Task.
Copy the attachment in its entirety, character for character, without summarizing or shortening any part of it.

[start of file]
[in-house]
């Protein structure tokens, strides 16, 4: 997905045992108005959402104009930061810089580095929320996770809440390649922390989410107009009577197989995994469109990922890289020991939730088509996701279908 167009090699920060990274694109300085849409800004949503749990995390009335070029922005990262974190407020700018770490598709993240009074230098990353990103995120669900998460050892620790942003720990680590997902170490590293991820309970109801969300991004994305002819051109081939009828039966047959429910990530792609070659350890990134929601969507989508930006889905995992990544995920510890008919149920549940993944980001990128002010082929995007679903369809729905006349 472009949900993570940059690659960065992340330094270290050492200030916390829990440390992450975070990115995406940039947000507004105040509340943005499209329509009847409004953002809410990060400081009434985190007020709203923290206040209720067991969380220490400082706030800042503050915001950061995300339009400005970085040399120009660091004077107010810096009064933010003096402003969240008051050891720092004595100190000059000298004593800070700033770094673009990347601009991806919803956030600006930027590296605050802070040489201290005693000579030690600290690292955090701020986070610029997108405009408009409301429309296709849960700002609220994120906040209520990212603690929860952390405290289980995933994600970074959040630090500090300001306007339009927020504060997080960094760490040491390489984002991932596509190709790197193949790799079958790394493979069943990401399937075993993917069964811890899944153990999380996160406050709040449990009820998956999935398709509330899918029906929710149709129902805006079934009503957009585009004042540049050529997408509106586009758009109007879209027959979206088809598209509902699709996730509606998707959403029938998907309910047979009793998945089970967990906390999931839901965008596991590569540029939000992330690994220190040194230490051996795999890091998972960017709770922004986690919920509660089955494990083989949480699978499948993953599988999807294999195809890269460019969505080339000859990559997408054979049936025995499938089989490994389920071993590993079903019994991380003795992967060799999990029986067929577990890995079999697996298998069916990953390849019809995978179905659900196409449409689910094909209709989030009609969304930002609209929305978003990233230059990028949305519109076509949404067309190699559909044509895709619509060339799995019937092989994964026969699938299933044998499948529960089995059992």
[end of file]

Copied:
[in-house]
């Protein structure tokens, strides 16, 4: 997905045992108005959402104009930061810089580095929320996770809440390649922390989410107009009577197989995994469109990922890289020991939730088509996701279908 167009090699920060990274694109300085849409800004949503749990995390009335070029922005990262974190407020700018770490598709993240009074230098990353990103995120669900998460050892620790942003720990680590997902170490590293991820309970109801969300991004994305002819051109081939009828039966047959429910990530792609070659350890990134929601969507989508930006889905995992990544995920510890008919149920549940993944980001990128002010082929995007679903369809729905006349 472009949900993570940059690659960065992340330094270290050492200030916390829990440390992450975070990115995406940039947000507004105040509340943005499209329509009847409004953002809410990060400081009434985190007020709203923290206040209720067991969380220490400082706030800042503050915001950061995300339009400005970085040399120009660091004077107010810096009064933010003096402003969240008051050891720092004595100190000059000298004593800070700033770094673009990347601009991806919803956030600006930027590296605050802070040489201290005693000579030690600290690292955090701020986070610029997108405009408009409301429309296709849960700002609220994120906040209520990212603690929860952390405290289980995933994600970074959040630090500090300001306007339009927020504060997080960094760490040491390489984002991932596509190709790197193949790799079958790394493979069943990401399937075993993917069964811890899944153990999380996160406050709040449990009820998956999935398709509330899918029906929710149709129902805006079934009503957009585009004042540049050529997408509106586009758009109007879209027959979206088809598209509902699709996730509606998707959403029938998907309910047979009793998945089970967990906390999931839901965008596991590569540029939000992330690994220190040194230490051996795999890091998972960017709770922004986690919920509660089955494990083989949480699978499948993953599988999807294999195809890269460019969505080339000859990559997408054979049936025995499938089989490994389920071993590993079903019994991380003795992967060799999990029986067929577990890995079999697996298998069916990953390849019809995978179905659900196409449409689910094909209709989030009609969304930002609209929305978003990233230059990028949305519109076509949404067309190699559909044509895709619509060339799995019937092989994964026969699938299933044998499948529960089995059992």